ATI’s Space Industry Professionals Weigh-In: Obama’s Decision to End NASA’s Constellation Program (Part 1)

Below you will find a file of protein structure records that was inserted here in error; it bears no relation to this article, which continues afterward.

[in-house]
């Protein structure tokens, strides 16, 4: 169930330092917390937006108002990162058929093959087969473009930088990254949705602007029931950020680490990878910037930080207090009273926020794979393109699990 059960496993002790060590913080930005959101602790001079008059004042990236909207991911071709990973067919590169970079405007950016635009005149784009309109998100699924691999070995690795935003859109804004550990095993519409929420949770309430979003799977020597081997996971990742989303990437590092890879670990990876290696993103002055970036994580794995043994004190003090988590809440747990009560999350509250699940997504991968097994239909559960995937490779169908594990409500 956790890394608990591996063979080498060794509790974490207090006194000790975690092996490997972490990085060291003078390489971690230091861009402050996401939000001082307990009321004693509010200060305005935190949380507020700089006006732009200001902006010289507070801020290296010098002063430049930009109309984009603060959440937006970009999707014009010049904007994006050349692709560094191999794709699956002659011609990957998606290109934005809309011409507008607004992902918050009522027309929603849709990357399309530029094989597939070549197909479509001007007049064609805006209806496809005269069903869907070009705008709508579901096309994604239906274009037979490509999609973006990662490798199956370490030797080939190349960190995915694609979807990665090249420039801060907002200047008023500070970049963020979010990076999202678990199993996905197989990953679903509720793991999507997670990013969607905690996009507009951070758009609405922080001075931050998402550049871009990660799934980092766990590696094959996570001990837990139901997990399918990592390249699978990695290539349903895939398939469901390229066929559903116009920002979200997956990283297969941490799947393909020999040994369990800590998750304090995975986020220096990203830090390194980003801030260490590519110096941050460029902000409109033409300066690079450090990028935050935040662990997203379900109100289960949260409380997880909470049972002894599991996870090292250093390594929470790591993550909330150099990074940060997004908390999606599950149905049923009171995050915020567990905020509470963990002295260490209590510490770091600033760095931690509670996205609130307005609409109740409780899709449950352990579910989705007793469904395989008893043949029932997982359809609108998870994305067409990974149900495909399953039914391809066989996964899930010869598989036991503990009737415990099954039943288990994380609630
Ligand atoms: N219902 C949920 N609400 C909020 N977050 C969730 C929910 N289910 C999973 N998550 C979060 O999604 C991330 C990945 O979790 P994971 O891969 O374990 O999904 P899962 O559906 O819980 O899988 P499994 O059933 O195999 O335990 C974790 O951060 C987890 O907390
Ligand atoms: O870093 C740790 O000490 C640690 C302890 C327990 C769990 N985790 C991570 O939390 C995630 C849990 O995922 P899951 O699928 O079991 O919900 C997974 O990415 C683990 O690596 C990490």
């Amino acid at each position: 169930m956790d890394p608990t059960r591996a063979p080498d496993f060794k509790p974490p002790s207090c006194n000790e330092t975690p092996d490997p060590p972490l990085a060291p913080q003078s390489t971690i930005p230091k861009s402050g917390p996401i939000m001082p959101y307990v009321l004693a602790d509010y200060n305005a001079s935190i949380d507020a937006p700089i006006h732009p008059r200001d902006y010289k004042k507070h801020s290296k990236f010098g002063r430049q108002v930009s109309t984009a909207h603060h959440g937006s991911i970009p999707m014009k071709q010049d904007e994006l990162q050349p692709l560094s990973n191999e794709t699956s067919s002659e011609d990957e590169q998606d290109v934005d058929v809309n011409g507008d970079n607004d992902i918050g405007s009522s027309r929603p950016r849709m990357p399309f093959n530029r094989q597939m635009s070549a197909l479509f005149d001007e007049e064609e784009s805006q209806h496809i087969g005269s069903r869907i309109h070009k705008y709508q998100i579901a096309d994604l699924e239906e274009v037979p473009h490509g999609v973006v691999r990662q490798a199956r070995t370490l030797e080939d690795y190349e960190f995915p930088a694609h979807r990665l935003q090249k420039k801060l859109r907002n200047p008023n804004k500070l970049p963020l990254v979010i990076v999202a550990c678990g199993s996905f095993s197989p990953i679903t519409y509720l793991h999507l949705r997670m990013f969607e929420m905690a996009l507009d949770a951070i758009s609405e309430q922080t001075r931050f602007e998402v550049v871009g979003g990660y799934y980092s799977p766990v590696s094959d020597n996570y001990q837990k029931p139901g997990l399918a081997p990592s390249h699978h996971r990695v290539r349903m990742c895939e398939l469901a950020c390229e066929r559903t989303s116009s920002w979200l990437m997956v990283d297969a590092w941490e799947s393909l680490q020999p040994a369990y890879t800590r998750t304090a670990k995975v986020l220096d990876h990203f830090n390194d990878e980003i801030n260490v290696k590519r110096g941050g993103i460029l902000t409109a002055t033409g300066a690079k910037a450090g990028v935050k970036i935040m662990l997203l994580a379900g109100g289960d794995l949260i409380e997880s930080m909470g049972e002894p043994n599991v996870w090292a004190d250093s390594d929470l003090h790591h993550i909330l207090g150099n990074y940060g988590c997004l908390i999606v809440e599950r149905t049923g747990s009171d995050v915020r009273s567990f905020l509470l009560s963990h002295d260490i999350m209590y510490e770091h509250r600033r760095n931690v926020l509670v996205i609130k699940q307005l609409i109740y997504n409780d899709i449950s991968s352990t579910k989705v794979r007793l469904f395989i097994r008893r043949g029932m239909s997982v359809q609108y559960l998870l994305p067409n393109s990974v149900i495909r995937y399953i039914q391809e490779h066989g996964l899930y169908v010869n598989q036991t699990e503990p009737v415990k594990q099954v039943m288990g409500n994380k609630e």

Last week, Applied Technology Institute, a Space & Satellite technical training company for various NASA facilities, DoD and Aerospace contractors, surveyed their Space and Satellite clients and space industry expert instructors to find out how they feel about President Obama’s controversial decision to cut NASA’s Constellation Program. All survey participants are likely to be affected […]